I could then set my Z height above that point to match what I needed.

So, it really depends on what your part looks like, and how you planned the job.
There are as many ways to do it as their are people to do it.

hope this gets some ideas going.


01-21-2005, 10:05 PM
Thanks, that definately got e somewhere.
Lets say I got 1/2" round stock sticking out of the chuck that will be on my rotary table and I want to cut a spiral.(just generic)
I set y zero centered in the stock and z zero on the top right?
for reference, I will say its a 1/8" ball mill 1/16" deep,
So the code would go something like this:

G0 X-.125 Z.1875 A0
G1 X0 F8
G1 X1 A360 F? (lets say I want to cut at 8 ipm, would I put 8 in there?)
then out

to make a full revolution of the table, I simply do A360 right?
lets say I want to do 2 turns, do I have to change the code to this:

G0 X-.125 Z.1875 A0
G1 X0 F8
G1 X.5 A360 F?
G1 X1 A? what do I put in here to tell it to keep spinning? do I have to use incremental coordinates instead of absolute?
then out

Thanks for the help,

01-22-2005, 09:49 AM
Well, it all depends on your controller doesn't it?
I can write:

N300 G01 A720. X1.0

And get two revolutions of the table.
What that does is "wind up" the table (or the control as you see it)
On one of my machines this code:
N310 G12 A0
Will not move the rotary, but it will cancel out the "wind up"
Example 1:

N400 G00 A720.
N410 G00 A-10.

Example 2:

N400 G00 A720.
N406 G12 A0.
N410 G00 A60.

In example 1, the table will spin for two revolutions, then reverse for two revolutions, plus reverse ten more degrees.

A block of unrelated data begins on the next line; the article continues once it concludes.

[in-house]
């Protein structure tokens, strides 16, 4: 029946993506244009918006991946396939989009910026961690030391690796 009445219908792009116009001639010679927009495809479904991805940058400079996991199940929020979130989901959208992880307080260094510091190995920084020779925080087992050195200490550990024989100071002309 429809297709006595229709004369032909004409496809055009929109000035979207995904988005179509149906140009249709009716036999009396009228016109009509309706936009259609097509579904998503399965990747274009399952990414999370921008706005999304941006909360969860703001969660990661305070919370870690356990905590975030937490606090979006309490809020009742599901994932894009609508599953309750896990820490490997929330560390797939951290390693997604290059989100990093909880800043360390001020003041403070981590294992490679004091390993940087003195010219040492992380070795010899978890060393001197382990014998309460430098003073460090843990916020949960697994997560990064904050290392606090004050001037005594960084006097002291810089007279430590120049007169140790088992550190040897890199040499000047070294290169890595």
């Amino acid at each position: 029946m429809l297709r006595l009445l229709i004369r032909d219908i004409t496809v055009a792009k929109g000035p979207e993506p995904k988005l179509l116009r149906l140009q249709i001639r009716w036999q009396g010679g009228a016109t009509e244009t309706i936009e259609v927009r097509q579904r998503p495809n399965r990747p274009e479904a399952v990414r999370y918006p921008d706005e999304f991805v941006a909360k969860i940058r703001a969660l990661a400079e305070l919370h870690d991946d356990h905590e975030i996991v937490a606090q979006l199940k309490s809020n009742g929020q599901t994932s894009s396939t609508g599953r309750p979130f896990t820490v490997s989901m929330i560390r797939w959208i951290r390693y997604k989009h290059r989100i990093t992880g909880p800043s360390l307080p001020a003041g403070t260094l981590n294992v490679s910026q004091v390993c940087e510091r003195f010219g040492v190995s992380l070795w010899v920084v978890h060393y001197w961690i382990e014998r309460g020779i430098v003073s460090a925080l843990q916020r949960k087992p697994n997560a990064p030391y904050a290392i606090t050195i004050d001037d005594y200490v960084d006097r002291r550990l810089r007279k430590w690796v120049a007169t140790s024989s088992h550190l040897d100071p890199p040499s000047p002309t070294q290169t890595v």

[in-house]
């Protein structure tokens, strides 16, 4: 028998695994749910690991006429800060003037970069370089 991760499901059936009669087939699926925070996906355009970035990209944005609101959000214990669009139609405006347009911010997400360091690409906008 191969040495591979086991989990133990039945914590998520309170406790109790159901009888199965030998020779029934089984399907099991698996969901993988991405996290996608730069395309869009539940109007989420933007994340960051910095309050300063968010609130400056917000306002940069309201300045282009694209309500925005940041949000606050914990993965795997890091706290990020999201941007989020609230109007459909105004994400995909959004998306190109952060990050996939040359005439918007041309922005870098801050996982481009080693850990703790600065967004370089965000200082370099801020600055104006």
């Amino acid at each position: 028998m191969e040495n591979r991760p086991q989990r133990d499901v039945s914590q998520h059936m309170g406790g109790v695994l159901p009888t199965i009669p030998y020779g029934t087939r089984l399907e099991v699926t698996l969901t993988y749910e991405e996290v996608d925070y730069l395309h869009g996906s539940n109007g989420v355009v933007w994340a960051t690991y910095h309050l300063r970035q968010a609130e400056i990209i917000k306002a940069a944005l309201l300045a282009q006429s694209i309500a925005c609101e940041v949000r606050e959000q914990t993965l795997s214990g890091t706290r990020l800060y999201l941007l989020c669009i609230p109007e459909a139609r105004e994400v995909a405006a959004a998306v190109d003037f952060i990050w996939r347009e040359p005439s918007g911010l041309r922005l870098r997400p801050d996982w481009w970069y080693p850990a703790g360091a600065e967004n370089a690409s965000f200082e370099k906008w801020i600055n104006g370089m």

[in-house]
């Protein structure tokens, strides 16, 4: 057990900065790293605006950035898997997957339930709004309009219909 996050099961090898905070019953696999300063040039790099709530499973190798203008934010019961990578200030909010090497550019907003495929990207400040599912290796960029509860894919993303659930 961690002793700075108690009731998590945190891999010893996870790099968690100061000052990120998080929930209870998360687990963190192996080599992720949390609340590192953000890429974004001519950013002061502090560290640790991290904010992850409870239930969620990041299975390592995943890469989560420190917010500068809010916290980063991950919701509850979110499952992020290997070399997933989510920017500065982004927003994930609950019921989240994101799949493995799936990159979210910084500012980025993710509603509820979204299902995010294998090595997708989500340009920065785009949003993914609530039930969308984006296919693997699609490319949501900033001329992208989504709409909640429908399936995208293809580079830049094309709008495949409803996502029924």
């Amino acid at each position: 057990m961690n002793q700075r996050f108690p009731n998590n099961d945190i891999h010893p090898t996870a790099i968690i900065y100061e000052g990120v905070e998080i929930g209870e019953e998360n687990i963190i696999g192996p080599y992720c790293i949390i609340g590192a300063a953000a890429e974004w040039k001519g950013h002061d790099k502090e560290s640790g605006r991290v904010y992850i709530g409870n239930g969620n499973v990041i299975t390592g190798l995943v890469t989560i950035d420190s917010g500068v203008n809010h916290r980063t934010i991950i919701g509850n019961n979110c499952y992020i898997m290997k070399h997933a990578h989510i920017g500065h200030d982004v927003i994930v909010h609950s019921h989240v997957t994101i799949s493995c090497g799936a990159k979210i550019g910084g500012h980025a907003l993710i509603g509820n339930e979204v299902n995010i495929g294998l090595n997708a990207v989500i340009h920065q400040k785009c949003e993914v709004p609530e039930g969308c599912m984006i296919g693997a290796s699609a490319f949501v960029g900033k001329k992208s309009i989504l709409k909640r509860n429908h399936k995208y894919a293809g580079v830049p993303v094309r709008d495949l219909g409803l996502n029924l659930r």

IN example 2, the table will spin for two revolutions, then forword 60 more degrees.

Again the control determines what G codes YOU need to use. Probobly not G10, maybe yes. Check your documentation, or better yet, experiment.

Now, what does the feedrate do to your rotary axis speed?
(Shrugs) I don't know. Experiment, or look at your documentation. See of you have inverse time feedrates, or if you just have to make some calculations, and submit a feedrate that does what you want.
You'll figure it out. I can tinker with parameters inside my control, and trick it into all kinds of behaviour. For example telling a different gear ratio from the motor to the table, and again lie to it about the number of encoder pulses.
Basicllay get something that works, and will be intuitive <__LATER ON__>

Hope this gets you going some more.

Pete ..... (which is 3t3d sideways, sort of)

01-22-2005, 05:05 PM
One more thing to talk about with a 4'th axis setup...
I want to shown wrong here.. Someone speak up on this point.

Any CAM software that I looked at that supports 4'th axis work does not support moving 4 axes at once. They only support positioning, and and at most three axis of motion, until you get into some failry high end CAD/CAM packages, maybe over $6,000. In fact when I was trying to solve a problem several vendors told me I had to go to a 5 axis package to get simulatanous motion in 4 axis.

The actual example that I had is the equivalent of rotating a crankshaft, and cutting tapered threads on one of the crankpins while it is spinnning. That does require four axes of motion simulatneously.


01-23-2005, 11:02 AM
Ok to do the C axis rotation with my 4 axis setup
I simply told it to go 1440 dgr and a linear move at the same time; if you specify the feed in that line it will feed the linear at the feedtrate and calculate the feed of the C axis to match the length needed to mill

So my command was simple
G01 C1440 X25(mm) F50
The software calculates the feed for the C to make the cut end at 25mm after 4 rotations
This is for TurboCNC

01-23-2005, 11:50 AM
I just tried a quick one for you bud

This is a G01 C360 F1.5 (IMP selected)